Together we can bridge the gap to recap the bottle
The aim of this project was to work in partnership with patients, healthcare professionals, Area Planning Boards and the third sector to develop a person-centred alcohol care approach across the Cwm Taf Morgannwg landscape.
The project focuses on enhancing, improving and expanding our alcohol care services from a 5 to 7 day provision, for which funding was provided by National Value Based Health Care Programme. The project is based on ValueBased Healthcare principles and focused on a life-course and whole system approach which starts from the user being able to share their experiences, their needs and aspirations in a way that meets their needs and informs the review, planning and implementation of new models of care and feedback.
Initially clinical teams and partners undertook a mapping exercise and research which highlighted that the service was provided in restricted hours i.e. 9 – 5 Monday-Friday, which meant we were not meeting needs in the hours most likely for alcohol related hospital admissions. Questions about alcohol were not routinely asked or onward referrals made in over 70% of emergency and planned admissions leading to unplanned detox, and missed opportunities to support, which led to continued re-admissions, known as frequent flyers and a system which was not providing the support required by our population.
There was also limited capacity within the service with the equivalent of one whole time equivalent Alcohol Liaision/Substance Misuse on each District General Hospital site. Evidence demonstrated that alcohol use patterns had changed and worsened through and post COVID for all ages therefore there was significant unmet need as well as increasing demand on the existing services.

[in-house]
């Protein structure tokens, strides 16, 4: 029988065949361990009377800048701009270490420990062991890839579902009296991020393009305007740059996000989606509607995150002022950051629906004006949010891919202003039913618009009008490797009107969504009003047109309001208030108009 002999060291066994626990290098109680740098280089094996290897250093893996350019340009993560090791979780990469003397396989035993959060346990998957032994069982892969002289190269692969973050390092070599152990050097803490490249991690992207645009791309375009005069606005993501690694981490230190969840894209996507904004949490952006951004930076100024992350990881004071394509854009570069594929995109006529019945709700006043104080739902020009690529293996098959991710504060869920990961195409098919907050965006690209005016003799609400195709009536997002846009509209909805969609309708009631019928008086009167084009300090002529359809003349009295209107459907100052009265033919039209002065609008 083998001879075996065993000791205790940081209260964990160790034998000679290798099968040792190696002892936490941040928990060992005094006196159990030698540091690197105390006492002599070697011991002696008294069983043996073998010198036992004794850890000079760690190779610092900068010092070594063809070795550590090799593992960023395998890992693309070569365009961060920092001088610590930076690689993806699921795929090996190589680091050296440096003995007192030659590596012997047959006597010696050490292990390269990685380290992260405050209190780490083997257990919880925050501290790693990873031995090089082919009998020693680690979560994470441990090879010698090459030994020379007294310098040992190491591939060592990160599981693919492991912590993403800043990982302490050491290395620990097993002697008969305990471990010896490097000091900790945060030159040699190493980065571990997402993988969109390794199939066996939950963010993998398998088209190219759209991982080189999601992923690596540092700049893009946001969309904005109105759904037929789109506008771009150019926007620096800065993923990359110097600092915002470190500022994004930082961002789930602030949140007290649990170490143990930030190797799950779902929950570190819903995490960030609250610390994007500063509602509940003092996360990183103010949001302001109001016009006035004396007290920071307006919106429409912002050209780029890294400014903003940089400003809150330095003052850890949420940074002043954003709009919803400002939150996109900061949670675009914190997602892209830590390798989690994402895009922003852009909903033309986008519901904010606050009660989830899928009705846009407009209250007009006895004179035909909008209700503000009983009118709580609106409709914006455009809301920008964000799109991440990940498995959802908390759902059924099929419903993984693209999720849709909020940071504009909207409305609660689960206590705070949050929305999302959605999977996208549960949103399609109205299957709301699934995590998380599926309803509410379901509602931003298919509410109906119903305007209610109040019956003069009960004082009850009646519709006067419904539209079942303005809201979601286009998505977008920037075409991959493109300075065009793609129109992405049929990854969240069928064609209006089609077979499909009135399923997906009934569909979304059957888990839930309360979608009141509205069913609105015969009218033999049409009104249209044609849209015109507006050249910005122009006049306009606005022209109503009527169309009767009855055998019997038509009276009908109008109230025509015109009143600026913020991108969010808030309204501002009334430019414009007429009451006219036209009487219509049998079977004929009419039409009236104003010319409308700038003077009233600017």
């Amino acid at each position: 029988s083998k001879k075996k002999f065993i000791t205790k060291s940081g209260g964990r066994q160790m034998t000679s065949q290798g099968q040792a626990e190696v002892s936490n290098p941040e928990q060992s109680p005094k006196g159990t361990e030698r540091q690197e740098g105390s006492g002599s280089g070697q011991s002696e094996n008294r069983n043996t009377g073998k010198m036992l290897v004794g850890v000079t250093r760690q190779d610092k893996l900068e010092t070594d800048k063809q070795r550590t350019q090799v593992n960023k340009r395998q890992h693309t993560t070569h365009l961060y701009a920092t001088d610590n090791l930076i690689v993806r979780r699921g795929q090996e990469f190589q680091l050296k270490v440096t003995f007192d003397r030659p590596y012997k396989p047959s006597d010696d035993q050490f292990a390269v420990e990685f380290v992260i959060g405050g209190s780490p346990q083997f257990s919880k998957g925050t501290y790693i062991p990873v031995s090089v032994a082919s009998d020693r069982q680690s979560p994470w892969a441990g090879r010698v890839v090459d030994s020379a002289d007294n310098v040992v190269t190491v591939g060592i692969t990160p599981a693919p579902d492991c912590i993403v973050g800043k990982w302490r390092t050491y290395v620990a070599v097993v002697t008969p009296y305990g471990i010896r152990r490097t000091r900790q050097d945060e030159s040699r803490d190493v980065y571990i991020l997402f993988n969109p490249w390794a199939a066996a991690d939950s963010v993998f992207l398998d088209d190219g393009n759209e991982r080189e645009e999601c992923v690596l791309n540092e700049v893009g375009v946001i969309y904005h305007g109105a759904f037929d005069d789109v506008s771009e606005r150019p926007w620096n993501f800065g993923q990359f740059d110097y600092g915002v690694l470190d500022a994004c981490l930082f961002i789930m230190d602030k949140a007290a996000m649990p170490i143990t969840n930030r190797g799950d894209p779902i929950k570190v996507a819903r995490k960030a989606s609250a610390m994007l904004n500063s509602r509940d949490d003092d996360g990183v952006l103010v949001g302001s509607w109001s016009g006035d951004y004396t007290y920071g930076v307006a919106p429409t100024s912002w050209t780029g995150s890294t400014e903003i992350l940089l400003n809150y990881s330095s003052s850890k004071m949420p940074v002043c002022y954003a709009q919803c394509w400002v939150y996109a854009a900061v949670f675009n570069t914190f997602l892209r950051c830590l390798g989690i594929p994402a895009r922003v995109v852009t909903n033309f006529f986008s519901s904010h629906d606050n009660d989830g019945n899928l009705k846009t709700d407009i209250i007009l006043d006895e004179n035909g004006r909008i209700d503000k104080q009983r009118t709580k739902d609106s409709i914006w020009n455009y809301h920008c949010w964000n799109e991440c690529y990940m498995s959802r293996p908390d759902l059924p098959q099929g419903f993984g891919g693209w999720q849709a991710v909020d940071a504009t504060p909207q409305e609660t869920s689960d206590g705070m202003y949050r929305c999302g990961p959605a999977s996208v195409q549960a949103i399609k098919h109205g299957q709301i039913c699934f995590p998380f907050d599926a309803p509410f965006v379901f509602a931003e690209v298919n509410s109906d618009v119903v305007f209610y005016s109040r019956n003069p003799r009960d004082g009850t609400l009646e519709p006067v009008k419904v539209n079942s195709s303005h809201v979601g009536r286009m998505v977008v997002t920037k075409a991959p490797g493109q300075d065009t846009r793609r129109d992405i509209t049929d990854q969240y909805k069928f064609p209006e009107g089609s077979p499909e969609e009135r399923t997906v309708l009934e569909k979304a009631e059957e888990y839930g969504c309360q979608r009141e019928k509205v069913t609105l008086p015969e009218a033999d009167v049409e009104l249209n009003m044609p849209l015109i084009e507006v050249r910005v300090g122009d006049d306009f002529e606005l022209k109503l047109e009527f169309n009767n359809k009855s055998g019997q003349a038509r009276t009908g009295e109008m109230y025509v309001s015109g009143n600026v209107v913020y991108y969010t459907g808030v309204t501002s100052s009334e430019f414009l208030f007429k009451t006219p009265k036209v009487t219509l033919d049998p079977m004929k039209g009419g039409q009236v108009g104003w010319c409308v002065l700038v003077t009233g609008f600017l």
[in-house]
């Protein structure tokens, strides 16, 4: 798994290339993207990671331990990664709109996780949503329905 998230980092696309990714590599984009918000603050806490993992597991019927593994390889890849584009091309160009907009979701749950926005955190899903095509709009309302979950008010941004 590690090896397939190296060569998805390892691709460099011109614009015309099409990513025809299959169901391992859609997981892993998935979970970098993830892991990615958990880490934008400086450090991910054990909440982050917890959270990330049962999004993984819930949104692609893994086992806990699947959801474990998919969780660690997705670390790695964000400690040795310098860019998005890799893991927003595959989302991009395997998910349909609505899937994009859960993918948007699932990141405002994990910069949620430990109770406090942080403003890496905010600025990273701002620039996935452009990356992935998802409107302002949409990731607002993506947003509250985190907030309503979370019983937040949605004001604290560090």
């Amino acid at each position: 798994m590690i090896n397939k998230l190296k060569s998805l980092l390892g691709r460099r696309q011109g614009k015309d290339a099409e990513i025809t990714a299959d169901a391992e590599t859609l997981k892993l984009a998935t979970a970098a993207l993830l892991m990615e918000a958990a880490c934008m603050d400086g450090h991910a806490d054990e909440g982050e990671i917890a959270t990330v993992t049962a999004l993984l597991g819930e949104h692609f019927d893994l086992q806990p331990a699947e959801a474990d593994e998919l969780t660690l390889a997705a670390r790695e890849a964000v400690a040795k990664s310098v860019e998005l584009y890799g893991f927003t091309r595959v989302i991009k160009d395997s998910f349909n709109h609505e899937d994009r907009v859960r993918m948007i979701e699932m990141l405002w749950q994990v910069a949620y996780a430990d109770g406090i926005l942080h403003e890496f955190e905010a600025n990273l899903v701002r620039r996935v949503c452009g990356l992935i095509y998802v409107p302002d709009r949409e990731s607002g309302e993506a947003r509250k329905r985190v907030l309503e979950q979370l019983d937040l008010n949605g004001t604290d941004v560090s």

From the outset the ambition was to ensure a patient-centred approach and service for patients with alcohol related problems, in ways and places which meet the needs of the patients and families accessing them, in partnership with patients, families and other partners. We initially mapped our presumed stakeholders first and then with the assistance of the third sector i.e. Barod, held sessions with service users to ask them, who to involve, how to involve and their honest feedback of their experiences, needs and aspirations.
We provided a safe, supported and non-judgemental space and a range of opportunities to provide their feedback, mindful of stigma and confidentially. We shared our ideas and they shared theirs. During these sessions we involved a creative song-writer to work with us all to capture their voices in a powerful way. A “spoken word” song has been produced which captures patient stories and their aspirations for the future. This song was played live to a varied audience of multi -agency service providers and service users at a celebration event, as part of a series of events we held for Alcohol Awareness Week in July 2023. Each service user was presented with a signed framed gift of the lyrics of their song along with other useful gifts which included a tote bag with the caption “you are valued”. This song is an innovative and heart-felt way of sharing and increasing awareness of the service user experience.
The service users have also undertaken specific pieces of work to assist us in shaping our service such as the development of a patient leaflet to use on an all Wales basis, a questionnaire to determine if support is needed for patients visiting emergency departments and a service user will be present at the interviews for the new staff to be employed within the 7 day service, and their involvement is represented on the patient leaflets.
Person Centred Care has to start with the person receiving it, with those delivering it in partnership. People’s voices must be gathered in whichever way suits them, but we must listen. This service is being built with them, to ensure we do have data for the future, but more than that, we know what works and what is valued by the people receiving the care. This has been a true collaboration with openness and involvement from a wide range of stakeholders. It is important to note not everything costs money, patients are keen to get involved and help if you ask and support them in the right way. This article is about them and is for them.
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